Twitter’s British landlord said that it would sue the social media platform for failing to pay the rent on its headquarters in the heart of London on Tuesday.
The Crown Estate, a firm that looks after the British monarchy’s land and assets, announced that it has filed a lawsuit in the High Court for unpaid rent on an office building adjacent to Piccadilly Circus.
According to a spokesman, the company has spoken with Twitter before and is currently in negotiations with them.
An inquiry for comment was not immediately answered by Twitter.
Twitter was purchased by billionaire Elon Musk, the CEO of Tesla and SpaceX, in October of last year for $44 billion (£35 billion).
After incurring significant debt to purchase the business, he reportedly fired half of the workforce and stopped paying the rent on the office space in an effort to raise money.
According to a story published on Monday by the San Francisco Chronicle, Twitter is being sued by the owner of its San Francisco headquarters for allegedly failing to pay over $6.8 million in rent for the months of December and January.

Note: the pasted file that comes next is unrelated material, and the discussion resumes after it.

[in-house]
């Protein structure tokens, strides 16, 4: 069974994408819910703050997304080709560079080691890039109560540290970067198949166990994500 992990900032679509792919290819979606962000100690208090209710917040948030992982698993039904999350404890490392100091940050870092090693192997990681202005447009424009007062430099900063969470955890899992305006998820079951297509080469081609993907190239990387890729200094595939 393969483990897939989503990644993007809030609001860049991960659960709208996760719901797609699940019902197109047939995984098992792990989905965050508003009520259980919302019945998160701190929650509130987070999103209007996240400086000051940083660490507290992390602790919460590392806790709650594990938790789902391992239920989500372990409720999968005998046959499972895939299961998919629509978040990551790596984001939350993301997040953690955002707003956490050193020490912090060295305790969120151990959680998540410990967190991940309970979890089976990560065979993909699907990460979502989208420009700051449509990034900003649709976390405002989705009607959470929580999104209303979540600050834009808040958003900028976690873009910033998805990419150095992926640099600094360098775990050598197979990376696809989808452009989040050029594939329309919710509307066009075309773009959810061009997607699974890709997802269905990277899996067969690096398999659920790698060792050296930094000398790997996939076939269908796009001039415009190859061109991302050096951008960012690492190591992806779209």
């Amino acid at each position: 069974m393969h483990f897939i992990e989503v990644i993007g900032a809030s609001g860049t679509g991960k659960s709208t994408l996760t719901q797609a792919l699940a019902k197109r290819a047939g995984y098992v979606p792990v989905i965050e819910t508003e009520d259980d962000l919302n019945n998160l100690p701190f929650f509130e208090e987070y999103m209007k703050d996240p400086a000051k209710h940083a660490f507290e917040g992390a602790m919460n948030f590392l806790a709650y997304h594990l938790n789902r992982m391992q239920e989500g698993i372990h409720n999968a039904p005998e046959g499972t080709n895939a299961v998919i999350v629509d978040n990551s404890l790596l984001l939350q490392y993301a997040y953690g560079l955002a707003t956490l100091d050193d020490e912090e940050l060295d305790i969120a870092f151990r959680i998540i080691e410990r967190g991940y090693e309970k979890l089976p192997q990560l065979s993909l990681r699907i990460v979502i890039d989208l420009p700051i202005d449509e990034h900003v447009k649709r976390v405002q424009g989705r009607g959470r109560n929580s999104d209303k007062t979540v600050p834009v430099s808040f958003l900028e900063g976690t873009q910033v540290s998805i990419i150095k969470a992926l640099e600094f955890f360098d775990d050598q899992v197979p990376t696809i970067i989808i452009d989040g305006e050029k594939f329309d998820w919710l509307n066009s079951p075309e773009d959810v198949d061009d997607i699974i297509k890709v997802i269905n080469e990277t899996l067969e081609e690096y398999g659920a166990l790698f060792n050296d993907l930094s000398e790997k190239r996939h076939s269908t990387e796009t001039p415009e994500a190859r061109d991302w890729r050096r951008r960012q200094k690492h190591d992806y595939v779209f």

The Crown Estate is the building’s landlord, and Air W1 on Air Street is where Twitter’s London office is located.
The Daily Telegraph said that Twitter’s signs and emblems had been taken down, but a staff member insisted that the business was still there.
According to Companies House, which lists this as its registered address, Twitter UK started working out of this location in 2014.
The Crown Estate is a collection of monarchy-owned lands, buildings, and other assets that is autonomously administered.
The Treasury receives its commercial revenue, and the sovereign receives a grant each year equal to 15% of its profits, known as the Sovereign Grant.
The Crown Estate claims to be the owner of office space measuring more than 2.6 million square feet (241,550 square meters) in the heart of London.